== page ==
BARACK OBAMA between Race and Civilization
Mazrui, Ali A., Islamic Horizons
BARACK OBAMA SETS A PRECEDENT OF UPWARD BLACK POLITICAL MOBILITY NOT ONLY FOR THE UNITED STATES, BUT ALSO FOR OTHER WESTERN COUNTRIES WITH WHITE MAJORITIES.
Barack Hussein Obama, as president of the United States, becomes the most powerful Black man in the entire history of civilization up to this point in time. There is no point in trying to compare him to Ramses II of ancient Egypt, who controlled mainly Egypt, the Nile Valley, and the surrounding areas of imperial Misr. There is also no point in comparing him to the mighty Shaka Zulu and his empire in southern Africa, or to Menelik I or Menelik II of imperial Ethiopia. None of those emperors of ancient and medieval Africa can compare with the sheer global scale of governance or military reach possessed by the American president in the twenty-first century. Although Obama will be subject to democratic controls and constitutional checks and balances, to all intents and purposes he will be the most powerful Black man in the annals of the human race when he assumes office.
By becoming a Black head of state of the most influential western country, Obama sets a precedent of upward Black political mobility not only for the United States, but also for other western countries with White majorities. It is now conceivable that the world may one day witness a Black prime minister of Britain, a Black president of France, or a Black chancellor of Germany. By breaking the glass ceiling against Black ascendancy in the United States, Obama has increased the probability of Black heads of government in other western countries before the end of this century.
Nobody had anticipated that America's first Black president would be a first-generation African American, somebody whose parents were not African Americans. Given that his father was a Kenyan and his mother was a White American, it took other African Americans a while to accept him as "Black enough." At a conference held to mark the 200th anniversary of the slave trade's abolition, held at the National Museum in Washington, DC, in January 2008, an African-American woman spoke passionately against Obama's presidential candidacy on the ground that he was not descended from survivors of the Middle Passage (the Atlantic crossing by slave ships from West Africa to the Americas). The majority of attendees were African Americans.
In my presentation, I referred to the days when White Americans regarded descent from the passengers of the Mayflower in the seventeenth century as a mark of nobility, the ultimate the status. I expressed the hope that African Americans would not regard ancestry from a slave ship as the ultimate elite status for themselves. Rejecting Obama on the grounds that his father had not arrived in America on a slave ship would be unnecessarily divisive and risk conferring on slavery the quality of nobility. In her response, the scholar used the culture card rather than the ancestry card. Claiming that Obama was brought up primarily by a White mother and a White grandmother, she said that he had not been endowed with African-American culture. He was Black in color, but not in culture. The lady and I agreed to disagree, but I wondered at the time if her position on Obama was typical of African Americans.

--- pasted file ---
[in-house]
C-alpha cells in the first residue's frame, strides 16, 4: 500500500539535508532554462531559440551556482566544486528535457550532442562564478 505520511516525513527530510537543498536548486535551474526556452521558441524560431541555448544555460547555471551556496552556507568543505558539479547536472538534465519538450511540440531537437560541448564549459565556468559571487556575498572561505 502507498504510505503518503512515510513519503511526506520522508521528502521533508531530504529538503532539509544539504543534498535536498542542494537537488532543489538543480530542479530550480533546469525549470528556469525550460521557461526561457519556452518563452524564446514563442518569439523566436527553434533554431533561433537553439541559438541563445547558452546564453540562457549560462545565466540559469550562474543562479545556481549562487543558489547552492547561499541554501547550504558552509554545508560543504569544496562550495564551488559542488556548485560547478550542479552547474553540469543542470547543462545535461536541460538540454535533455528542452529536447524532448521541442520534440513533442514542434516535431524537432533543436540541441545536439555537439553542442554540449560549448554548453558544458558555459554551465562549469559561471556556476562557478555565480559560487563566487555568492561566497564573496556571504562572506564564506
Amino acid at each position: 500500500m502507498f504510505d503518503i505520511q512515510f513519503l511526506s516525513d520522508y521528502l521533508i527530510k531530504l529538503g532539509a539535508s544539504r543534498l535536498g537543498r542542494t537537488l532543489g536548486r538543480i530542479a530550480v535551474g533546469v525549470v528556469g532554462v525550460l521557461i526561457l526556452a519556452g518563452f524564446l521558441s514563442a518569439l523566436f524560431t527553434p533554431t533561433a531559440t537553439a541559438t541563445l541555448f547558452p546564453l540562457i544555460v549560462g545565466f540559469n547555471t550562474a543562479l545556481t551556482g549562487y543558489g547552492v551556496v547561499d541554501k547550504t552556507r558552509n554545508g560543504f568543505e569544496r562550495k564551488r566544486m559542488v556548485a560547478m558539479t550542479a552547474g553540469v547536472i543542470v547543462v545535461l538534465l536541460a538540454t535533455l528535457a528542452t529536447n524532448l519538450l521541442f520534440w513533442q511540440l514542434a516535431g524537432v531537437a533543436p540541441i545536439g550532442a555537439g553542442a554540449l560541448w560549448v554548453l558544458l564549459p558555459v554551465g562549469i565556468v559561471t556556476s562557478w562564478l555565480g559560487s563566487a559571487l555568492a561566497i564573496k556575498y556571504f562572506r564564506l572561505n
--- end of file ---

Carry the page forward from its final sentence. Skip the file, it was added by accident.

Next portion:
This concern of mine was deepened when I learned that Ambassador Andrew Young, a distinguished African American who served as U.S. Representative to the United Nations under President Jimmy Carter, had been heard to say at a party that former President Bill Clinton was "at least as Black as Barack Obama." The Clintons were very popular with African Americans. Indeed, Toni Morrison, the African-American Nobel Laureate in Literature, had once described Bill Clinton as "the first Black president of the United States." Genealogically, Bill Clinton was not Black; Morrison was referring mainly to his underprivileged family background and gift of empathy with Black folks.
But those two qualities are abundandy shared by Obama, who was raised by a single parent and grew up in relatively underprivileged circumstances. …